With chunky pieces of lime and plenty of chilli, this tangy pickle, nimbu ka achaar, is an ideal accompaniment to almost everything in this cookbook.
It is quite easy to prepare but you need time and patience as it takes at least a month to make. This pickle cooks in the sun and is partly fermented. The longer you leave it the more the flavours will develop. The best one of these I ever made was left in the sun for over a year.
An Indian meal is not complete without accompaniments like this. Yes, you can buy very good and diverse pickles from an Indian grocer, or even your supermarket, but if making them is so simple, and they taste so much better, why would you? As I have said elsewhere in this book, nothing shows you care quite as much as making these accompaniments.
This is a typical Bengali lime pickle and is made in batches at the start of summer to take advantage of the sun and the availability of limes. Given that this pickle keeps almost indefinitely, and improves with age, you may consider making several of these, and leaving them on your roof until needed.
A few hints. Choose small limes with thin skins, so that you avoid big chunks of peel. Further, this type of pickle tastes better with these small limes. Choose a jar that just contains the limes, as you do not want too much air in the jar whilst it cooks in the sun. As described, this recipe makes enough to fill a 500ml pickling jar.
You must practice absolute food hygiene when preparing this dish. Do not allow any water into the preparation, as this will encourage mould to form. You must sterilise the containers to prohibit any bacterial growth. The spices and acidity in this dish act as natural food preservatives, but don’t rely on them alone.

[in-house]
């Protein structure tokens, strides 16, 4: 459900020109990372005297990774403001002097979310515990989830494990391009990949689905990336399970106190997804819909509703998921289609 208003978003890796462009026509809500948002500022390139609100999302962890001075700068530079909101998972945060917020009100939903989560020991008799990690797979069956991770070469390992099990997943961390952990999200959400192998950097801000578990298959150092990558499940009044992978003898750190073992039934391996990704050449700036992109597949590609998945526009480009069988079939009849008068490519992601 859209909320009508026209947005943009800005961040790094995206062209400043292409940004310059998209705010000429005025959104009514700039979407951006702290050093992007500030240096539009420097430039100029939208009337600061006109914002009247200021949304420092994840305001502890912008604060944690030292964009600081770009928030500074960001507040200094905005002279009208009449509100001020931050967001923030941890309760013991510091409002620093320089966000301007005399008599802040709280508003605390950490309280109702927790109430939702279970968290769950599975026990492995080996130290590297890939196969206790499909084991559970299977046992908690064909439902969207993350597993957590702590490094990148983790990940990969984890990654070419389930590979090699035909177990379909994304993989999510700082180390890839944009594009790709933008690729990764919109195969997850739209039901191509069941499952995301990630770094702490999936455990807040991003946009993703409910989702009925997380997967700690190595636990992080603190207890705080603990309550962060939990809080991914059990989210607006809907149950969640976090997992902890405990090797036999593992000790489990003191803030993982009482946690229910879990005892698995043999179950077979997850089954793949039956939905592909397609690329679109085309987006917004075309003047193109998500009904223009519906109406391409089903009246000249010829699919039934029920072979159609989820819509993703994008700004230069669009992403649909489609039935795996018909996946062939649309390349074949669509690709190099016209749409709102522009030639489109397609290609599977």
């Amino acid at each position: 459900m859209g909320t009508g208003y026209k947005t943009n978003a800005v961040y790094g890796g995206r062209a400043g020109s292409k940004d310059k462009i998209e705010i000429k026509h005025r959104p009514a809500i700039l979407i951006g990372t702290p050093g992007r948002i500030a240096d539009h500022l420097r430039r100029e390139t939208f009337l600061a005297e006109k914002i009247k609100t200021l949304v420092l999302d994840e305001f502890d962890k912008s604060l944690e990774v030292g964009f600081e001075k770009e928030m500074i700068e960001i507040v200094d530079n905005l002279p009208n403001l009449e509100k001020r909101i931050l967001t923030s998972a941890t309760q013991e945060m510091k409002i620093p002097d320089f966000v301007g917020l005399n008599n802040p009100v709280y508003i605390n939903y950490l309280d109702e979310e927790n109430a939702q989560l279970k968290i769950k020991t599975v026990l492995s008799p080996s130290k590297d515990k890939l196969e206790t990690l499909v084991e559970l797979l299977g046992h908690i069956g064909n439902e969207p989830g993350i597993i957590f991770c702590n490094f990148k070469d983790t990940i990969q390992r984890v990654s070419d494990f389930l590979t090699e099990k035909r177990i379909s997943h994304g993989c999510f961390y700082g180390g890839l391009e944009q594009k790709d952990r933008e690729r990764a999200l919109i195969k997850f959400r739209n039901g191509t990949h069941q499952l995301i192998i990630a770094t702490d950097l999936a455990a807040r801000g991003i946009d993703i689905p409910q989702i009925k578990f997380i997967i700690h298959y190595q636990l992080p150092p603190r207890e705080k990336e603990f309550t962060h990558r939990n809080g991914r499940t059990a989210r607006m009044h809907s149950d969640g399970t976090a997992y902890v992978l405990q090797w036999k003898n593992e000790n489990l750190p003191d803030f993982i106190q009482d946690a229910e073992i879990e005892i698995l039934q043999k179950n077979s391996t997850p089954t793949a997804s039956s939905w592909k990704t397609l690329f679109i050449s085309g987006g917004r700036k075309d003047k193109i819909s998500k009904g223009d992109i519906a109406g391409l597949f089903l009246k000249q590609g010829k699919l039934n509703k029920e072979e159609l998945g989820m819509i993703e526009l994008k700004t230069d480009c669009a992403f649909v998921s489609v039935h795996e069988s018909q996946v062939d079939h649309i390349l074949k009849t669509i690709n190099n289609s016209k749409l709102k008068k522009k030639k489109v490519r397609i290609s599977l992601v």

Despite its long shelf life, once you open the jar, I recommend you keep it in a refrigerator. It should keep for several months if stored this way.
On etiquette, do not serve this from the preparation jar. Always place the pickle in a small dish to serve.
hot lime pickle recipe
- Thoroughly wash and dry the limes. Cut each lime in half, through the middle, then cut each half into quarters, so you end up with eight half wedges from each lime. Remove the seeds.
- Pack the limes into a large sterilized jar, sprinkling over the salt at the same time. Seal, and leave to stand in a warm place for two weeks, or until the limes have turned brown and softened.
to make the pickle
- Heat a small frypan over medium heat. Add the fenugreek seeds and toss gently until the seeds start to colour and become aromatic. Remove from the heat, allow to cool then grind to a fine powder.
- Transfer the lime mixture to a heatproof bowl.
- Heat the oil gently in a small frypan and add the chilli powder, crumbled chillies, fenugreek, turmeric, mustard seeds, and asafoetida, mixing well. Cook, stirring constantly for five minutes or until the oil is very hot. You must be very careful not to burn the spices, but the oil must get very hot for this dish to work.
- Pour the oil and spices over the lime mix and stir well. Cover and allow to cool. When cooled, pack into a sterilised jar, making sure the oil completely covers the limes. Seal and store in a warm place for at least two weeks, although longer is preferred. A sunny spot in the garden, or even on the roof would be good. There is no need to do anything to the pickle before opening it to consume.
- Make sure that you dry the limes after washing. You do not want to introduce moisture into this dish for such pickling to work safely.
- This recipe takes one month from start to finish, minimum.
- Always remove pickle from the jar to serve. Remove enough to serve and place into a serving dish.
- Once opened, refrigerate the pickle. It will last several months if stored this way. Allow pickle to come to room temperature before consuming.